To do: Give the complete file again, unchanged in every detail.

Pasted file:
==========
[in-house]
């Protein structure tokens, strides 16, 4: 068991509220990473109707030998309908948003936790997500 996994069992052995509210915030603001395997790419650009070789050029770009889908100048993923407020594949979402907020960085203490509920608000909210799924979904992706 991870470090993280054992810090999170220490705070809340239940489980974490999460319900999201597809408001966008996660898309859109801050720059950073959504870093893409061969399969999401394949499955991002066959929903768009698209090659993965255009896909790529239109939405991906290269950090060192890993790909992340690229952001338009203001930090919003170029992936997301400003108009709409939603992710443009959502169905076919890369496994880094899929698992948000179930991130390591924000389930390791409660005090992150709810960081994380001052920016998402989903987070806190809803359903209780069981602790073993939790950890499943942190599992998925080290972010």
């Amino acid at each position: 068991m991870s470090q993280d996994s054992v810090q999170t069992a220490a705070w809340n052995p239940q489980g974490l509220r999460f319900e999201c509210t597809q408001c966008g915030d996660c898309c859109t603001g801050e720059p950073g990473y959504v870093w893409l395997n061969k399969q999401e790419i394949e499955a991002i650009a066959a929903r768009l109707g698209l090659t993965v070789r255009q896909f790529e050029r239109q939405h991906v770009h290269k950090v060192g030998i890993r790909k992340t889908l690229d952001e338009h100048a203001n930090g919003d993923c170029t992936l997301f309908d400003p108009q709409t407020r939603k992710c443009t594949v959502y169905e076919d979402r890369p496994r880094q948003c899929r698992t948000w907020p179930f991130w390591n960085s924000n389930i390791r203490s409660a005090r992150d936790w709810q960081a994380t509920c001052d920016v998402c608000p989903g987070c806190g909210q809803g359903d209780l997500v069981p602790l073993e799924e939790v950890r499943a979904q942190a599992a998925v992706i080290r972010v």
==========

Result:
[in-house]
């Protein structure tokens, strides 16, 4: 068991509220990473109707030998309908948003936790997500 996994069992052995509210915030603001395997790419650009070789050029770009889908100048993923407020594949979402907020960085203490509920608000909210799924979904992706 991870470090993280054992810090999170220490705070809340239940489980974490999460319900999201597809408001966008996660898309859109801050720059950073959504870093893409061969399969999401394949499955991002066959929903768009698209090659993965255009896909790529239109939405991906290269950090060192890993790909992340690229952001338009203001930090919003170029992936997301400003108009709409939603992710443009959502169905076919890369496994880094899929698992948000179930991130390591924000389930390791409660005090992150709810960081994380001052920016998402989903987070806190809803359903209780069981602790073993939790950890499943942190599992998925080290972010």
């Amino acid at each position: 068991m991870s470090q993280d996994s054992v810090q999170t069992a220490a705070w809340n052995p239940q489980g974490l509220r999460f319900e999201c509210t597809q408001c966008g915030d996660c898309c859109t603001g801050e720059p950073g990473y959504v870093w893409l395997n061969k399969q999401e790419i394949e499955a991002i650009a066959a929903r768009l109707g698209l090659t993965v070789r255009q896909f790529e050029r239109q939405h991906v770009h290269k950090v060192g030998i890993r790909k992340t889908l690229d952001e338009h100048a203001n930090g919003d993923c170029t992936l997301f309908d400003p108009q709409t407020r939603k992710c443009t594949v959502y169905e076919d979402r890369p496994r880094q948003c899929r698992t948000w907020p179930f991130w390591n960085s924000n389930i390791r203490s409660a005090r992150d936790w709810q960081a994380t509920c001052d920016v998402c608000p989903g987070c806190g909210q809803g359903d209780l997500v069981p602790l073993e799924e939790v950890r499943a979904q942190a599992a998925v992706i080290r972010v």